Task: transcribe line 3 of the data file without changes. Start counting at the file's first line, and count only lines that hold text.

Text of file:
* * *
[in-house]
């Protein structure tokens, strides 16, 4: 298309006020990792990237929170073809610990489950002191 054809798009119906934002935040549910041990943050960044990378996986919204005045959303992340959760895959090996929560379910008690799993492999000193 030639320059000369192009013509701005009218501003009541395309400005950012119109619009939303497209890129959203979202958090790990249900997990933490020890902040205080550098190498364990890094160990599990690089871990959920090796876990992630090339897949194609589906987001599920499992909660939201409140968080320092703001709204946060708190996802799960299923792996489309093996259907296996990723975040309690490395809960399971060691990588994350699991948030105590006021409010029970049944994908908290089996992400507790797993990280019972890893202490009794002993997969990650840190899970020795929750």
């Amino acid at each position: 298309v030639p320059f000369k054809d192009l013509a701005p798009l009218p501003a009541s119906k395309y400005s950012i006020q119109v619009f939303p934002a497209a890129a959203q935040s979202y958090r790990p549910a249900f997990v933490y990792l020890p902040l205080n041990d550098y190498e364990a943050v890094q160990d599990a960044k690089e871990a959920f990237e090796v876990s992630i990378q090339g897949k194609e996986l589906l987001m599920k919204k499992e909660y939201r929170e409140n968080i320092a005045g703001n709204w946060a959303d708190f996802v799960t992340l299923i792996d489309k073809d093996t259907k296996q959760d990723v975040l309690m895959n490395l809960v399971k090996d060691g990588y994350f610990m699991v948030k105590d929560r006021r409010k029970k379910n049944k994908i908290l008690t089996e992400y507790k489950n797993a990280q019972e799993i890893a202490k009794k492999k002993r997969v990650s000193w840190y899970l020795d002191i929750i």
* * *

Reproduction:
């Amino acid at each position: 298309v030639p320059f000369k054809d192009l013509a701005p798009l009218p501003a009541s119906k395309y400005s950012i006020q119109v619009f939303p934002a497209a890129a959203q935040s979202y958090r790990p549910a249900f997990v933490y990792l020890p902040l205080n041990d550098y190498e364990a943050v890094q160990d599990a960044k690089e871990a959920f990237e090796v876990s992630i990378q090339g897949k194609e996986l589906l987001m599920k919204k499992e909660y939201r929170e409140n968080i320092a005045g703001n709204w946060a959303d708190f996802v799960t992340l299923i792996d489309k073809d093996t259907k296996q959760d990723v975040l309690m895959n490395l809960v399971k090996d060691g990588y994350f610990m699991v948030k105590d929560r006021r409010k029970k379910n049944k994908i908290l008690t089996e992400y507790k489950n797993a990280q019972e799993i890893a202490k009794k492999k002993r997969v990650s000193w840190y899970l020795d002191i929750i």